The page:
Here’s a bit of a civics lesson on what you can do as a U.S. Senator to affect federal policy – a couple of Trump administration appointments are being put on hold by Louisiana Sens. John Kennedy and Bill Cassidy, both Republicans who support the president, as a protest against bureaucratic heel-digging on the change in federal law that affects the duplication-of-benefits issue.
Louisiana’s two senators have resorted to a parliamentary tactic attempting to force the federal Department of Housing and Urban Development to clarify rules that have slowed the recovery efforts of some homeowners impacted by the 2016 floods.
U.S. Sens. Bill Cassidy and John Kennedy announced early Wednesday morning that they have placed “holds” on two Trump administration nominees for positions within the department, hoping their statement will prompt the department to issue guidance needed for Louisiana homeowners to access long-delayed recovery grants.
The holds prevent the Senate from confirming the promotions of two officials: Seth Appleton, nominee for HUD assistant secretary of policy development and research, and Robert Hunter Kurtz, nominee for HUD assistant secretary.
“There is nothing wrong with these nominees, what is wrong is HUD’s delay,” Cassidy said in a statement. “HUD needs to realize we aren’t going to tolerate bureaucratic games. They need to get serious, because this is very serious to the flood victims in Louisiana still struggling to put their lives back together.”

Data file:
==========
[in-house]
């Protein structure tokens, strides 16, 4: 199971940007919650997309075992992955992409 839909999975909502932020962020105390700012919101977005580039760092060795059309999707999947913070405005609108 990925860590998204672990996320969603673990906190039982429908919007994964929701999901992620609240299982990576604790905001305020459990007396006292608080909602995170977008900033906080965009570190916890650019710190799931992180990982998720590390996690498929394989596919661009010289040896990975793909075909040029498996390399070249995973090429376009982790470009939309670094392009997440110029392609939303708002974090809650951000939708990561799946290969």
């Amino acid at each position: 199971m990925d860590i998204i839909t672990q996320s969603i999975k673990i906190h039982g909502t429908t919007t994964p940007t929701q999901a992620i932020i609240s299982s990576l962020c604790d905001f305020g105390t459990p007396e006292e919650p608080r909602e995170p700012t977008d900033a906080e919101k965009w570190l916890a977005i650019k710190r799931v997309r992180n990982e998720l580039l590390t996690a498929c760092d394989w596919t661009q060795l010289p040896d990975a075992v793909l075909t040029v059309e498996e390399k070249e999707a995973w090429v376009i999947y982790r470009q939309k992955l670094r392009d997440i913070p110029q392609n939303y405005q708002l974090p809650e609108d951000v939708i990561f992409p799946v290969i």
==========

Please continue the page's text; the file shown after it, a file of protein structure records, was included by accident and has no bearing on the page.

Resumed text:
If you’re not familiar with what’s going on here, following the massive flood in the Baton Rouge area in August 2016, victims of the deluge were encouraged to seek SBA loans in order to find funding for rebuilding their damaged property. But there was a federal law in place which prevents the duplication of benefits with respect to disaster recovery, functionally meaning that if you took any kind of federal aid when initially offered it made you ineligible to get anything else.
This also applied to people who signed on for Gov. John Bel Edwards’ Shelter-At-Home program, which hired a bunch of contractors to put in sinks and showers and toilets and other very temporary fixtures in homes that were gutted after the flood. A lot of that work was very poorly done and people who signed up for the program were irate about it – one reason being that the contractors in Shelter-At-Home would frequently bill the state the maximum $15,000 amount for labor and materials which added up to more like a fraction of that number – and yet it would go into the books that the homeowner would have gotten $15,000 in federal benefits. When you’re trying to access flood recovery dollars in the $75,000 to $100,000 range, that starts to become a major problem.
So for two years Louisiana’s congressional delegation fought this problem and finally in October was able to get a bill passed changing the way the federal government sees the duplication of benefits issue, at least where the SBA loans are concerned. And the bureaucrats at HUD still haven’t implemented the change.
That’s why Cassidy and Kennedy are gumming up the works with those HUD appointments. Here’s hoping their moves get results.